Daf Vayetze 5777
On his way to his uncle’s house, in the middle of the wilderness between Paran and Beersheva, Jacob prepares to sleep, a stone for a pillow under his head. He dreams of a stairway reaching from the ground to the heavens, with angels at once ascending and descending, and of God standing by his sleeping form and repeating the promise he had made to his ancestors: “Your descendants shall be as the dust of the earth, and you shall spread out to the west and to the east, to the north and to the south; all the families of the earth shall bless themselves by you and your descendants”. When Jacob awakes, he recognises that God had surely been present, and he had not known it. He vows that if God protects him along his way, Hashem will be his God. Jacob reaches his destination and, in the town centre, sees Rachel and rolls the stone from off the well where she has brought her flocks to be watered. Thus begins the story of their romance. Jacob works for her father, Laban, for seven years in order to marry her, but Laban substitutes his older daughter, Leah, in disguise for Rachel in the nuptial bed. Angered by the deception, Jacob nevertheless agrees to labor another seven years for Rachel. Over the years, Leah and Rachel compete with one another for children. Leah bears many sons, and one daughter, for Jacob, hoping, with each birth, that her husband will love her. Desperate for a child, too, Rachel (like Sarah before her) arranges for Jacob to sleep with her handmaid Bilhah, who, in turn thus becomes the mother first of Dan and then of Naphtali. Leah responds by having Jacob sleep with her handmaid Zilpah, who bears Asher, and then, with Rachel’s assent, sleeps with Jacob and bears him another two sons and a daughter. Finally, Rachel herself gives birth to Joseph. Later, she will bear the family’s youngest son, Benjamin. Having amassed significant wealth, Jacob wants to return home, despite Laban’s protests. As Jacob and his family are leaving, however, Rachel steals her father’s household gods. Discovering that his daughters and their family are missing and that his idols have been stolen as well, Laban pursues them, and accuses them of the theft of his gods. Having no idea at all that it is his beloved Rachel who has stolen the household gods, Jacob tells Laban that the one who has the idols, shall not live, thus tragically foreshadowing his wife’s early death. Rachel, pretending to be menstruating, hides the idols underneath her and blames her inability to rise and greet her father on her “condition”. The Parashah ends with Jacob and Laban agreeing to separate permanently, and Jacob continues on the road home. Based on The Bedside Torah by Rabbi Bradley Artson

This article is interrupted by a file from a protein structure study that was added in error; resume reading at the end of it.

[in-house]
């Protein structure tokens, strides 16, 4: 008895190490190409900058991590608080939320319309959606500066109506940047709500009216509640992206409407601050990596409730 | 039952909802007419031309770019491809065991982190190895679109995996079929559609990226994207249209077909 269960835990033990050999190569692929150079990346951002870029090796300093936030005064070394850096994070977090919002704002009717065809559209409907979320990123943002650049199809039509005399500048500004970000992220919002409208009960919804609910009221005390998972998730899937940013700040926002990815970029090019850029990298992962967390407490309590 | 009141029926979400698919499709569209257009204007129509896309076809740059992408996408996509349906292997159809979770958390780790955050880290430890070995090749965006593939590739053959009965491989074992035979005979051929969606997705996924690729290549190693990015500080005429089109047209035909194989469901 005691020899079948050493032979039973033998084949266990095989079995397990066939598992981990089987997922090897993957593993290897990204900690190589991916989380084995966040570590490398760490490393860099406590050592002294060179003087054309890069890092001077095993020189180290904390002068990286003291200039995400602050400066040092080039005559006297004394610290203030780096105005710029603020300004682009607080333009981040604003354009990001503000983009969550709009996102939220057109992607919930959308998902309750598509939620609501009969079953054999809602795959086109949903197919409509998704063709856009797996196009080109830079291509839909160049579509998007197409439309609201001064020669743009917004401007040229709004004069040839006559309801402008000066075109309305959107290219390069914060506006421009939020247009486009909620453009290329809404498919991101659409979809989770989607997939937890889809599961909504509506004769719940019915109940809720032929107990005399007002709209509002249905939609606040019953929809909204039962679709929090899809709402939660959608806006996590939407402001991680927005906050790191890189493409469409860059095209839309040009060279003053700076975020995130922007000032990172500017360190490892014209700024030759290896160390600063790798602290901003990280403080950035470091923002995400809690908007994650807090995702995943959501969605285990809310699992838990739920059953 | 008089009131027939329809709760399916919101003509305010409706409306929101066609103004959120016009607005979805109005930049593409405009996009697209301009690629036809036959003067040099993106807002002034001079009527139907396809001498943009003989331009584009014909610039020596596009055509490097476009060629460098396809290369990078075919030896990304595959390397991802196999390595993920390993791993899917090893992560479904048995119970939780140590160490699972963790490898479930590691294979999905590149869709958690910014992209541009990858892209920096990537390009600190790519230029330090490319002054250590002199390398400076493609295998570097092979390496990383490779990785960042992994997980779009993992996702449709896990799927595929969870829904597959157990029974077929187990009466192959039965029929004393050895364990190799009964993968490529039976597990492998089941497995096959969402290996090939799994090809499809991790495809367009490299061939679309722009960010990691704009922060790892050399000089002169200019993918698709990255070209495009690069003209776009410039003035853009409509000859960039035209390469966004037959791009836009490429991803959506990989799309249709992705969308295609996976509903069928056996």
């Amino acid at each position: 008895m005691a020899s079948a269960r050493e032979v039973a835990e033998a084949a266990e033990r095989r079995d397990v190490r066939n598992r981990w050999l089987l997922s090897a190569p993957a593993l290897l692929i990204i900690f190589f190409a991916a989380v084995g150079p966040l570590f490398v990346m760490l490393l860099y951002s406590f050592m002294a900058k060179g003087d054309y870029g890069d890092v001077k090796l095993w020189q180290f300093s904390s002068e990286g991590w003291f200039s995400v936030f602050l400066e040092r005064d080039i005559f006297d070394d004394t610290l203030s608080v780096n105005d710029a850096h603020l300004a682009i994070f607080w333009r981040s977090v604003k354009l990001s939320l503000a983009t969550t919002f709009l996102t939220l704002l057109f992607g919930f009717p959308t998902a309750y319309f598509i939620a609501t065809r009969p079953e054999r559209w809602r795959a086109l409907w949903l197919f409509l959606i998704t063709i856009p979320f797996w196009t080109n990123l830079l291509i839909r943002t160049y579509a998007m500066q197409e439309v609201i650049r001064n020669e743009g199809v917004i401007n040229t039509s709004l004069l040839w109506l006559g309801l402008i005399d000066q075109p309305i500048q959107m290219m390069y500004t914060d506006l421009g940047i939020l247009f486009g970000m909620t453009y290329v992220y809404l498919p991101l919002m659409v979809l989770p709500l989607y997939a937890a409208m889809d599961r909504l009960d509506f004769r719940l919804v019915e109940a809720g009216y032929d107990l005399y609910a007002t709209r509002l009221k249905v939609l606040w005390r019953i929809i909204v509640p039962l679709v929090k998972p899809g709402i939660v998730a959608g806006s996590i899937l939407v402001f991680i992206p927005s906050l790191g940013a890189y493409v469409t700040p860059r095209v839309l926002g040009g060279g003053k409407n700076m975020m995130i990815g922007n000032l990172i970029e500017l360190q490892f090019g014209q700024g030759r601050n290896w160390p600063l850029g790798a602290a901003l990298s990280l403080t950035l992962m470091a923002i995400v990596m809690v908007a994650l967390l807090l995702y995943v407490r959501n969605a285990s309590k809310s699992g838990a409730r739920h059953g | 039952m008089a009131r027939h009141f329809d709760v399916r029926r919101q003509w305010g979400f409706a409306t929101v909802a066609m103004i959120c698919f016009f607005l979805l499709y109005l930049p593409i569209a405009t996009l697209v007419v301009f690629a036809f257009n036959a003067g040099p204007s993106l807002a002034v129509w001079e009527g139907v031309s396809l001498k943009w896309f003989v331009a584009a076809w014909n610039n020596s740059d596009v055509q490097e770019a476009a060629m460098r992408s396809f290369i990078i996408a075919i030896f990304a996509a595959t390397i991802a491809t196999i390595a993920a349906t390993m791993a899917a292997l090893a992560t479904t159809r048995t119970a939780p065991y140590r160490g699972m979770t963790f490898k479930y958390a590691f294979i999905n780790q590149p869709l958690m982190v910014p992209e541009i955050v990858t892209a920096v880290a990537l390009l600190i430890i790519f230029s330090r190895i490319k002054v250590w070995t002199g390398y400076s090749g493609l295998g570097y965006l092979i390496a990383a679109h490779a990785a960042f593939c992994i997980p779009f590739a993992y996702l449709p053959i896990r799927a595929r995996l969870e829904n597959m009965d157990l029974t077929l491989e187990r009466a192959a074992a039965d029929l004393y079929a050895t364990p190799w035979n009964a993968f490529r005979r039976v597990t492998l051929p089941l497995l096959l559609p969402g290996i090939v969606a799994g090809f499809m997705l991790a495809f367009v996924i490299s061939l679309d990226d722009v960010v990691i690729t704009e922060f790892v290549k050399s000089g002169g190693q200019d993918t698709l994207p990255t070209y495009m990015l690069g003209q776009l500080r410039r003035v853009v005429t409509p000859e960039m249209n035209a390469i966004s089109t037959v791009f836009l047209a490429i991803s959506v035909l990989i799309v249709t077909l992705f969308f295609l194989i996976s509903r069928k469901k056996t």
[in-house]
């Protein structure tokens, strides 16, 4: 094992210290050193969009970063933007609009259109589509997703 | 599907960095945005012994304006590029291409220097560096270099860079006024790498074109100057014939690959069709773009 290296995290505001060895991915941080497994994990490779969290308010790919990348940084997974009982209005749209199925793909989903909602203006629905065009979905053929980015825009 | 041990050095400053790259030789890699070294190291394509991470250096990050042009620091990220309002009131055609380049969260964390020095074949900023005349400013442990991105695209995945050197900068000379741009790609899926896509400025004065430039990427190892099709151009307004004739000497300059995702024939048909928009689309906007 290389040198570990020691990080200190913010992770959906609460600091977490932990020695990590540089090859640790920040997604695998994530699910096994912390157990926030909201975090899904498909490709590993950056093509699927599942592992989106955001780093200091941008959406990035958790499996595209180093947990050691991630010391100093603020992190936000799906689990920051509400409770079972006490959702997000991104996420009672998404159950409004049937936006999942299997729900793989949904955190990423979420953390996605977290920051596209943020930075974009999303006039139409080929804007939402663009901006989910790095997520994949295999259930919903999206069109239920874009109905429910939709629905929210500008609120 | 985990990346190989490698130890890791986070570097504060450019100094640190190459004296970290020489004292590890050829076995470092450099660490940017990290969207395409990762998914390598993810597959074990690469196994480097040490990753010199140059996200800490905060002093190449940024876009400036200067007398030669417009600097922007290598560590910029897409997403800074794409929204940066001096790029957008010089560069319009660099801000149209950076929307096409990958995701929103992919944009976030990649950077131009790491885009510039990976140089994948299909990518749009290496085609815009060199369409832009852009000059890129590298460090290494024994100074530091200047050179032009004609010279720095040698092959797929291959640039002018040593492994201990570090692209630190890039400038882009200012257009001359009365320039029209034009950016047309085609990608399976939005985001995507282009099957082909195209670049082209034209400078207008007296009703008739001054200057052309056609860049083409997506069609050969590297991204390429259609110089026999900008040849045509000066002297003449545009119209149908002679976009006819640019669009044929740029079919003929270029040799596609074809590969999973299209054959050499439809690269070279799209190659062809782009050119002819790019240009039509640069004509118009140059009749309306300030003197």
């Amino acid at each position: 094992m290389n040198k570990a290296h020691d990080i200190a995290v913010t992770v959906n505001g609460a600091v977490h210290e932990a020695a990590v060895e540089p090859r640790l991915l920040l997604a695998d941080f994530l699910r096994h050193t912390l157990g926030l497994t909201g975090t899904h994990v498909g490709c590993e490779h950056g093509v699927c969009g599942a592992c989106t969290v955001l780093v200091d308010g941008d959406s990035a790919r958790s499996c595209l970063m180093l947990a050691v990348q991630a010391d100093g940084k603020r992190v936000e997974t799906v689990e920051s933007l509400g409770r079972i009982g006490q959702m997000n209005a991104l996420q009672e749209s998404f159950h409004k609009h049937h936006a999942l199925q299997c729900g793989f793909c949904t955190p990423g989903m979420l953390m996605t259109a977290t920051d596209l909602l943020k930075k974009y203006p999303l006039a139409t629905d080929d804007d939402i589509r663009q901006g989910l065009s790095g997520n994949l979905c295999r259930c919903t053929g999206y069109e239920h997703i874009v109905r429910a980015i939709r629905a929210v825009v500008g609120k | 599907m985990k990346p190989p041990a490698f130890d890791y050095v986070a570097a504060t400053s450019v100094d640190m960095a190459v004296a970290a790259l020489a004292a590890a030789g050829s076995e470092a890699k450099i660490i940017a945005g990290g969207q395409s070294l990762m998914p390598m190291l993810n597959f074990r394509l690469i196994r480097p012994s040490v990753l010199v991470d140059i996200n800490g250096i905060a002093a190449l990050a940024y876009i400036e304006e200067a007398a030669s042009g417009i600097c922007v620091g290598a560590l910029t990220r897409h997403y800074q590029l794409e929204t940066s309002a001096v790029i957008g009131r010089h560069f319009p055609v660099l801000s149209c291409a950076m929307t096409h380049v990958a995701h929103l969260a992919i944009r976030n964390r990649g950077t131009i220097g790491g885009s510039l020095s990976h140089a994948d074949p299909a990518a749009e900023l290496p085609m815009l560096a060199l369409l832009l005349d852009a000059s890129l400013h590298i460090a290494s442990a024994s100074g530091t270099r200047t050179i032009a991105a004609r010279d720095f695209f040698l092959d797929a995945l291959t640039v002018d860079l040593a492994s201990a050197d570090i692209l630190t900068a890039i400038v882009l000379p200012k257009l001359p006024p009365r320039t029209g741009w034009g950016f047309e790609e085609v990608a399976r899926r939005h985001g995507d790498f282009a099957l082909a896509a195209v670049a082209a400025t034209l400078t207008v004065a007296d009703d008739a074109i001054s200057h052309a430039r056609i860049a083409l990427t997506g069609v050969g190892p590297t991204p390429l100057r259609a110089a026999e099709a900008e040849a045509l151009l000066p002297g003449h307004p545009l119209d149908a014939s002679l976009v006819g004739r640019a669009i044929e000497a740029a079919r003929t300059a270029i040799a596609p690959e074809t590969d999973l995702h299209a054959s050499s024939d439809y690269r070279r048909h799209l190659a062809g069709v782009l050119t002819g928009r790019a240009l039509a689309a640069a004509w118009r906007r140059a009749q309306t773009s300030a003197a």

Questions for discussion 1- How do you interpret Jacob’s famous dream? 2- Doesn’t it look as if Jacob was putting conditions to God in order to accept Him as God? How can we explain this? 3- Why didn’t Laban want Jacob to go back home?